While Pannell amassed his weight throughout the morning, McCullars, who lives 25 minutes from Neely Henry Lake in Odenville, Alabama, did the bulk of his damage in the span of an hour.
“I was very fortunate today,” he said. “I pulled up on the right spot at the right time and got the key bites. The rest of the day was slow. It was just a timing deal where I was fishing a flat and the wind was blowing the shad across it. The bass were sitting on the edge of the flat and coming up and blasting the baitfish.”
Although he caught several spotted bass, McCullars five best fish were all largemouth on Thursday. “I could look at my graph and see the bass streaking off of the bottom and eating the shad,” he explained. “If the sun stays out like it did today, I think that I can catch them again. The hotter it gets, the better it is for me.”
Pannell and McCullars will enter Friday on Neely Henry closely pursued by Elite Series veteran, Mike McClelland, who weighed-in a 14.42 pound limit to finish the day in third place.
“It was a little stressful this morning because the fish just didn’t bite,” explained McClelland. On his third stop of the morning, he finally connected with some solid keepers. “The key this week has been identifying that the fish are keying on really big shad,” explained the Arkansas pro. “There are a lot of little shad flicking on the surface, but you really have to hunt to find the bigger ones.”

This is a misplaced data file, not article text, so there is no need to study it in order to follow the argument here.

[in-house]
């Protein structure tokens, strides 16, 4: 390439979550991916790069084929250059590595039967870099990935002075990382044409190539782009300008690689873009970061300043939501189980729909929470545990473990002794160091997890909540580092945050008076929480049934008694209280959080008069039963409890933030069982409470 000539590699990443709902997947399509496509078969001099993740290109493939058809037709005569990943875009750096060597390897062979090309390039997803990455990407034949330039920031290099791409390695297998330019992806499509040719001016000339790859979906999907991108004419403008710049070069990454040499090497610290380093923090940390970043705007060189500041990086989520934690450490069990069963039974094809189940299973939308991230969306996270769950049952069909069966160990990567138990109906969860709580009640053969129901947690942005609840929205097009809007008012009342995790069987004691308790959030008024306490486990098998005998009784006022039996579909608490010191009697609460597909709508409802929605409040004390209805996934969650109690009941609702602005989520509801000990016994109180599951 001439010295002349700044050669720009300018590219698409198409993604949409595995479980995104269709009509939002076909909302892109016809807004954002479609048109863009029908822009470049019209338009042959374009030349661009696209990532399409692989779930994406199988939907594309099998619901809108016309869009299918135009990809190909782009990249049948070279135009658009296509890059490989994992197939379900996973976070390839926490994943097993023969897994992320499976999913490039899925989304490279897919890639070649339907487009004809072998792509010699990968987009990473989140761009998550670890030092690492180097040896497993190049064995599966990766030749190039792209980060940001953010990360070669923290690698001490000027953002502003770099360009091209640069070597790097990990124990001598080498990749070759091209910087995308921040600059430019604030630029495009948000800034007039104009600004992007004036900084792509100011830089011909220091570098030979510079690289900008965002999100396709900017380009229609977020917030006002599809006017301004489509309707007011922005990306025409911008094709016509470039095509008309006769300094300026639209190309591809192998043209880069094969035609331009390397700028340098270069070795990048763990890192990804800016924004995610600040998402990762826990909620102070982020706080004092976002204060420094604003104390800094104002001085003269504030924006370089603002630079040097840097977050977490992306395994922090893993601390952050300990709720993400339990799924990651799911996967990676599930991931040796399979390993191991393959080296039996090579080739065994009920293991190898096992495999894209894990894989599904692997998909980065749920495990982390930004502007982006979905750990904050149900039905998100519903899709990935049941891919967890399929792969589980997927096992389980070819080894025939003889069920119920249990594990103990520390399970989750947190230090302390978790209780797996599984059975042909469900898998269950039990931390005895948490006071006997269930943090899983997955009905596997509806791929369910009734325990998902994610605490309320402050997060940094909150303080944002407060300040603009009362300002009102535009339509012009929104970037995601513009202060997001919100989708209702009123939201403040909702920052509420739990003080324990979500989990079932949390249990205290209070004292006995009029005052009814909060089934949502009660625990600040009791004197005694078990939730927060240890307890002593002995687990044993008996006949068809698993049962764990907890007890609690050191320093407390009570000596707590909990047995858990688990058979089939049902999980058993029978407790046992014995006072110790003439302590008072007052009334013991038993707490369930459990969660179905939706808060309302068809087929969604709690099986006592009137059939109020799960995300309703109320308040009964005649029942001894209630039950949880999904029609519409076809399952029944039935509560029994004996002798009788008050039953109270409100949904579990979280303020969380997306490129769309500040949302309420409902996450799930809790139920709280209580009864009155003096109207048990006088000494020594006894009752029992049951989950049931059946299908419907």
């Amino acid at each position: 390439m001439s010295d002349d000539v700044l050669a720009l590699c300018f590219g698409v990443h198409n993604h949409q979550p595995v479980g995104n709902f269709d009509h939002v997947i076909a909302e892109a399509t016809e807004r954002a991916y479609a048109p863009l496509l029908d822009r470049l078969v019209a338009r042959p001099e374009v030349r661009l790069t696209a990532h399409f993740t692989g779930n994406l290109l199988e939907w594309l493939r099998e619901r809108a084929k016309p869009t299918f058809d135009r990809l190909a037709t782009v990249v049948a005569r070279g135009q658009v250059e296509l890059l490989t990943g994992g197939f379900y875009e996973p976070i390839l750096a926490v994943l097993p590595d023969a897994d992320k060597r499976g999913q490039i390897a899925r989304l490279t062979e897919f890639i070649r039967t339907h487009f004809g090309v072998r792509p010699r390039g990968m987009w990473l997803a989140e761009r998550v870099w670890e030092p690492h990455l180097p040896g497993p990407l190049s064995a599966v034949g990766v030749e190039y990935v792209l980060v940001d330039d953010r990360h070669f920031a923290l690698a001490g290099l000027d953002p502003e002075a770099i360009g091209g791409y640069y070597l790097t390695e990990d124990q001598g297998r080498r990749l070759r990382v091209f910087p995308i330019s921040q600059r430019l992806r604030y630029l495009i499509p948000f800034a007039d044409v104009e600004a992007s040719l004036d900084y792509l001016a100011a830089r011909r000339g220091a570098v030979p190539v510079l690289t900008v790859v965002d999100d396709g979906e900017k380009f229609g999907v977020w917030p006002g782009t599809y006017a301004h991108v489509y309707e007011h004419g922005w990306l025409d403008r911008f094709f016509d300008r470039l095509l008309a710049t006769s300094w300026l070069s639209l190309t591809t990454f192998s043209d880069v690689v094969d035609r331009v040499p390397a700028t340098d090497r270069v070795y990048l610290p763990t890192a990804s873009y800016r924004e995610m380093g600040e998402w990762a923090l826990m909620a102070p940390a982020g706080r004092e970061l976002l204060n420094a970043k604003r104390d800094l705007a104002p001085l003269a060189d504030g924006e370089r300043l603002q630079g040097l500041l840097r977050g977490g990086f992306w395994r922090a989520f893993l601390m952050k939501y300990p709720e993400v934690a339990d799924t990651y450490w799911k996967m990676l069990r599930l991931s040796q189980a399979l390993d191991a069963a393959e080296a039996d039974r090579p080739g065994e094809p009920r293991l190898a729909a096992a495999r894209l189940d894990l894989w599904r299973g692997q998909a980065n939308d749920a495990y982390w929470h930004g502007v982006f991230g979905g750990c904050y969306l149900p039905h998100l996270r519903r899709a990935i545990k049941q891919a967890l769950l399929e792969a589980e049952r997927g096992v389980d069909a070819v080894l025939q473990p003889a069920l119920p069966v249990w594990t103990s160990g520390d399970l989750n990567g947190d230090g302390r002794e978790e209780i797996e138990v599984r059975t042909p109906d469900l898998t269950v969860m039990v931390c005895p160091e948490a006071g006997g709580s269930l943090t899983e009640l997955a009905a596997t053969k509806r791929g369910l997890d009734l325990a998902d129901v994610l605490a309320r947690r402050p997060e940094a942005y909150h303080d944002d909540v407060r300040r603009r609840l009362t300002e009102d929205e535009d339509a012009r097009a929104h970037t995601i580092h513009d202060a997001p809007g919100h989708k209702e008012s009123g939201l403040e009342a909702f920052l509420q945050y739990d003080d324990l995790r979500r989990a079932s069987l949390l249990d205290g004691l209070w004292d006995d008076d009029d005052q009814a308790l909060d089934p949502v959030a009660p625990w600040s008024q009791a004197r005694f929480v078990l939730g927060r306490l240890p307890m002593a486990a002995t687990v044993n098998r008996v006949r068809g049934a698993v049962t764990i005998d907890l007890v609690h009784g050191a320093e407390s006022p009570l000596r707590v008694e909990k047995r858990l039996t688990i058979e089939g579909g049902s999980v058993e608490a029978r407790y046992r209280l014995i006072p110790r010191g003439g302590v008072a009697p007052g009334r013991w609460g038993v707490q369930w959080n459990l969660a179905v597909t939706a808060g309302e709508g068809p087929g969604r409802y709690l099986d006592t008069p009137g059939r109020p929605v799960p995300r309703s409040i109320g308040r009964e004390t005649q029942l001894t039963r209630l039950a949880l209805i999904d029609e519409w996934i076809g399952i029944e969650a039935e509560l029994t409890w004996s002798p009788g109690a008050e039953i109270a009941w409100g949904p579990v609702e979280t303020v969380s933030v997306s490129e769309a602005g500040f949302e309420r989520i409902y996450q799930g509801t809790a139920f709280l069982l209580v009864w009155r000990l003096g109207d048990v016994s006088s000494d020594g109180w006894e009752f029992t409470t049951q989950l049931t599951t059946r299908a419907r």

Throughout the day, McClelland said that he covered as much water as possible. “It’s not like the fish are on a specific spot. I’m fishing the edge of the river channel and trying to find as many laydowns and stumps to throw at as I can.”
Entering Friday in a virtual tie with two local anglers who both have history on Neely Henry Lake, McClelland said that there’s an interesting dynamic that is beginning to develop. “I think the fact that this is a three day tournament is going to really have an effect on those guys,” said McClelland, referring to Pannell and McCullars. “I’m sure that they’re both great fishermen and have a lot more opportunities to run around and fish specific places. I think that my advantage may come in the fact that I know how to manage a three day tournament as opposed to just a single day tournament.”